As the EEC grew from the six founding members (Germany, France, Belgium, the Netherlands, Luxembourg and Italy), to nine (with the UK, Ireland and Denmark joining in 1973) to 10 (Greece joined in 1981), to 12 (with Spain and Portugal joining in 1986), and finally to 15 countries (Austria, Finland and Sweden joined in 1995), its relations with India have evolved and matured. India's bilateral relations with the UK were particularly strong in the 1950s and 1960s but the UK was not yet a part of the EEC/EC (European Commission). In the 1970s, EU-India relations took off with the signing of the first bilateral agreement, a Commercial Cooperation Agreement in 1974.
It was in the 1970s that EC-India development cooperation started. The relations were further boosted with the setting up of a diplomatic mission by the EC to South Asia in New Delhi. "The Delegation of the Commission of the European Communities for South Asia" had not only a long name but a large mandate as well, with responsibilities for coordinating the EC's bilateral relations with all the South Asian countries. The two sides signed the Commercial and Economic Cooperation Agreement in 1981. Development cooperation constituted the dominant theme of the partnership during that period. The economic reforms launched by India in 1991 marked a turning point in the relations and economic cooperation aimed at facilitating EU-India trade and investment came to the fore. With the setting up of the WTO in 1994, India and the EU emerged as important players in multilateral trade negotiations.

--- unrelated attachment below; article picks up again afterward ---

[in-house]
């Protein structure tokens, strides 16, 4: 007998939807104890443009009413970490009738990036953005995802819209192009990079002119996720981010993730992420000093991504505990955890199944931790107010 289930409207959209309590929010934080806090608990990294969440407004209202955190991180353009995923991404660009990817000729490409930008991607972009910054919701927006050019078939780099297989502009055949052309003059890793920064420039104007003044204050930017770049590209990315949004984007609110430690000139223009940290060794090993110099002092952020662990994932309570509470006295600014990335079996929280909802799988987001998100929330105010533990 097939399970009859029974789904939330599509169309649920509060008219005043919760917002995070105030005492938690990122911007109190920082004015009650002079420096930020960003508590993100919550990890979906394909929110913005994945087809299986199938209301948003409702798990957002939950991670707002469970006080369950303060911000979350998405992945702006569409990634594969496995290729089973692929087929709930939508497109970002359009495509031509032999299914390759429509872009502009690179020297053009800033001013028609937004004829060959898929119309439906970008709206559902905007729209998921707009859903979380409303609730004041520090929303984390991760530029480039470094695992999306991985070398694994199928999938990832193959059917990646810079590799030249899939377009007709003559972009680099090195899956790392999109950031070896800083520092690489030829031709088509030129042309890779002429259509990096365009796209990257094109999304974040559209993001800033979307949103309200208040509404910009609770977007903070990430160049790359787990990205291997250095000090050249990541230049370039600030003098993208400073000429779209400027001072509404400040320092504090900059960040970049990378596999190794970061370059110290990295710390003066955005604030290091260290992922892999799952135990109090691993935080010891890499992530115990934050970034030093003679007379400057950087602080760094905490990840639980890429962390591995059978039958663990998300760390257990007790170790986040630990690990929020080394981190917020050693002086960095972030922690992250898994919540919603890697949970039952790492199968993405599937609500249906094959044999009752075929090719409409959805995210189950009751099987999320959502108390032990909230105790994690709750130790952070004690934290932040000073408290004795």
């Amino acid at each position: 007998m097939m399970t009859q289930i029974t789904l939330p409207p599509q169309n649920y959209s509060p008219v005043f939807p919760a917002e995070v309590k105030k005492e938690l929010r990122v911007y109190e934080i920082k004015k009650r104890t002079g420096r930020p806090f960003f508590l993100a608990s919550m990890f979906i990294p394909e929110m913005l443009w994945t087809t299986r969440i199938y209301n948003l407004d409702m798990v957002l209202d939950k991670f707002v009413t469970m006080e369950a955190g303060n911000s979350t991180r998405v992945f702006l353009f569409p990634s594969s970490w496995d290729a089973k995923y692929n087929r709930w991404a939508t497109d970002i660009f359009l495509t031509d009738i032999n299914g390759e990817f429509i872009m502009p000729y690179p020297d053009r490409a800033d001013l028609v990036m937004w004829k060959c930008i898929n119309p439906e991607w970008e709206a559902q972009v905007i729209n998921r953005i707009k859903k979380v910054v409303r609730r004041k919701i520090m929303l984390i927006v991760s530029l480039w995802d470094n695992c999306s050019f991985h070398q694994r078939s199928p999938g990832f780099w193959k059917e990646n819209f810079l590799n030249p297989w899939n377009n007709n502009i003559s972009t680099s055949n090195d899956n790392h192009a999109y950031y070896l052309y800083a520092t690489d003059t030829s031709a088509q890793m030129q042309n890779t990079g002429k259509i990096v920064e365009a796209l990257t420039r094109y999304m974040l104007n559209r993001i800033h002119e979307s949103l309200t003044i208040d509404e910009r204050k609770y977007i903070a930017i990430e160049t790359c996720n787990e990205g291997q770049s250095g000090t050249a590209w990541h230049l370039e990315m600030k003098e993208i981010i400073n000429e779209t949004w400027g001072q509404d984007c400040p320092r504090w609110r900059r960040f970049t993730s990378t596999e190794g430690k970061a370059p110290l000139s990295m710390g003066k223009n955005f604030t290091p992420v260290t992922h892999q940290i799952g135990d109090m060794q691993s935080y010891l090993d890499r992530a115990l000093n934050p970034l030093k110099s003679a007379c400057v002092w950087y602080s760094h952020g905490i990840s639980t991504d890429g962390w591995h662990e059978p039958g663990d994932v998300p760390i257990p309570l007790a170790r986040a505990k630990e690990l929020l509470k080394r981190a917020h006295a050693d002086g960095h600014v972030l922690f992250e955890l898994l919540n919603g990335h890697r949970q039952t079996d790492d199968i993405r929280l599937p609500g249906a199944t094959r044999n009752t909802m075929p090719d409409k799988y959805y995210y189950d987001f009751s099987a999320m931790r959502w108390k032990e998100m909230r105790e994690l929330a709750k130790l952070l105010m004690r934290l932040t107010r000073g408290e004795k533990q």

The EC's Asia Strategy in 1994 sought to steer the course of Europe's relations with Asia. It was also in 1994 that the "third generation" bilateral agreement with the India Cooperation Agreement on Partnership and Development took effect. This agreement and the Joint Political Statement signed along with it constitute the basis for the current bilateral relations.
In July 1996, the EC's strategy paper "EU-India Enhanced Partnership" laid out the road map for deepening relations. This communication set the stage for a comprehensive relationship between equal partners and emphasized the need for greater mutual understanding with a special focus on supporting the civil society dialogue. It advocated the pursuit of equilibrium between economic growth, social progress and environmental conservation. The European Council and the European Parliament endorsed this communication and called for the upgrading of political relations with India through, among other things, the staging of regular meetings at the highest political level between the two sides.
The first ever EU-India Summit was the result, therefore, of the desire on both sides to upgrade relations. Indian Prime Minister Atal Behari Vajpayee met the EU leadership represented by Portuguese Prime Minister Antonio Guterres, representing the EU presidency, Commission President Romano Prodi, and Council Secretary General Javier Solana.
"We resolve that in the 21st century the EU and India shall build a new strategic partnership founded on shared values and aspirations characterized by enhanced and multifaceted cooperation," the joint statement issued at the summit declared. "We, based on the shared universal values of democracy and the respect for human rights, rule of law and fundamental freedoms, stress our commitment to promote socio-economic development and prosperity, as well as international peace, stability and security. We also derive strength from our traditions of diversity, plurality and tolerance."